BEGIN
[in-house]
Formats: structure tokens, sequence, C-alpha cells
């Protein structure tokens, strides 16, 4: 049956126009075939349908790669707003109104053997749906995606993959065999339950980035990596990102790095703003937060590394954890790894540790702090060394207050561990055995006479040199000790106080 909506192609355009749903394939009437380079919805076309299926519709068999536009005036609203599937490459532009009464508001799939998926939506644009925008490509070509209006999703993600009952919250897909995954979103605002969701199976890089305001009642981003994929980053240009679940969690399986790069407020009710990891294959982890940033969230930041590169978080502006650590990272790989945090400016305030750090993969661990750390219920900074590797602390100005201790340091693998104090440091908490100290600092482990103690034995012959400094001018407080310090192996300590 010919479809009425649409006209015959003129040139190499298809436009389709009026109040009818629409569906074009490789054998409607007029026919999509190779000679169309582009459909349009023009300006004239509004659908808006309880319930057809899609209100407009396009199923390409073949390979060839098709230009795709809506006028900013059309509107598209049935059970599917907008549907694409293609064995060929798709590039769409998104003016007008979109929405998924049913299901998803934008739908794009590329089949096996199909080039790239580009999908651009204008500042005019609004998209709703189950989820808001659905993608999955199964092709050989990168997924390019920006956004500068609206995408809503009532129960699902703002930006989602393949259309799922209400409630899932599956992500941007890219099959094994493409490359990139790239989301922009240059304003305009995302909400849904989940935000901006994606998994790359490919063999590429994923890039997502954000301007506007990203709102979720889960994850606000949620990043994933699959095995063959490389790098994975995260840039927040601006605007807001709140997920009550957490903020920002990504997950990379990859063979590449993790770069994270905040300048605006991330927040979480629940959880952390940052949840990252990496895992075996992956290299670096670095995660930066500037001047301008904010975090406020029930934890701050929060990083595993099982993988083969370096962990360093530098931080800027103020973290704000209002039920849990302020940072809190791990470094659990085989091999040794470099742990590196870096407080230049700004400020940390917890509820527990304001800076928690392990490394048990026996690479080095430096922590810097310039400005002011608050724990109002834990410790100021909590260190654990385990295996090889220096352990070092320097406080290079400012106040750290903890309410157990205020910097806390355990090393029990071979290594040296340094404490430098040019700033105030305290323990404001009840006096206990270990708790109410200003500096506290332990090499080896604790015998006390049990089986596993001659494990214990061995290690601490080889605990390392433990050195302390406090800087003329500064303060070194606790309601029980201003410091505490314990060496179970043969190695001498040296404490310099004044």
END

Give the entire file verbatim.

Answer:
[in-house]
Formats: structure tokens, sequence, C-alpha cells
């Protein structure tokens, strides 16, 4: 049956126009075939349908790669707003109104053997749906995606993959065999339950980035990596990102790095703003937060590394954890790894540790702090060394207050561990055995006479040199000790106080 909506192609355009749903394939009437380079919805076309299926519709068999536009005036609203599937490459532009009464508001799939998926939506644009925008490509070509209006999703993600009952919250897909995954979103605002969701199976890089305001009642981003994929980053240009679940969690399986790069407020009710990891294959982890940033969230930041590169978080502006650590990272790989945090400016305030750090993969661990750390219920900074590797602390100005201790340091693998104090440091908490100290600092482990103690034995012959400094001018407080310090192996300590 010919479809009425649409006209015959003129040139190499298809436009389709009026109040009818629409569906074009490789054998409607007029026919999509190779000679169309582009459909349009023009300006004239509004659908808006309880319930057809899609209100407009396009199923390409073949390979060839098709230009795709809506006028900013059309509107598209049935059970599917907008549907694409293609064995060929798709590039769409998104003016007008979109929405998924049913299901998803934008739908794009590329089949096996199909080039790239580009999908651009204008500042005019609004998209709703189950989820808001659905993608999955199964092709050989990168997924390019920006956004500068609206995408809503009532129960699902703002930006989602393949259309799922209400409630899932599956992500941007890219099959094994493409490359990139790239989301922009240059304003305009995302909400849904989940935000901006994606998994790359490919063999590429994923890039997502954000301007506007990203709102979720889960994850606000949620990043994933699959095995063959490389790098994975995260840039927040601006605007807001709140997920009550957490903020920002990504997950990379990859063979590449993790770069994270905040300048605006991330927040979480629940959880952390940052949840990252990496895992075996992956290299670096670095995660930066500037001047301008904010975090406020029930934890701050929060990083595993099982993988083969370096962990360093530098931080800027103020973290704000209002039920849990302020940072809190791990470094659990085989091999040794470099742990590196870096407080230049700004400020940390917890509820527990304001800076928690392990490394048990026996690479080095430096922590810097310039400005002011608050724990109002834990410790100021909590260190654990385990295996090889220096352990070092320097406080290079400012106040750290903890309410157990205020910097806390355990090393029990071979290594040296340094404490430098040019700033105030305290323990404001009840006096206990270990708790109410200003500096506290332990090499080896604790015998006390049990089986596993001659494990214990061995290690601490080889605990390392433990050195302390406090800087003329500064303060070194606790309601029980201003410091505490314990060496179970043969190695001498040296404490310099004044």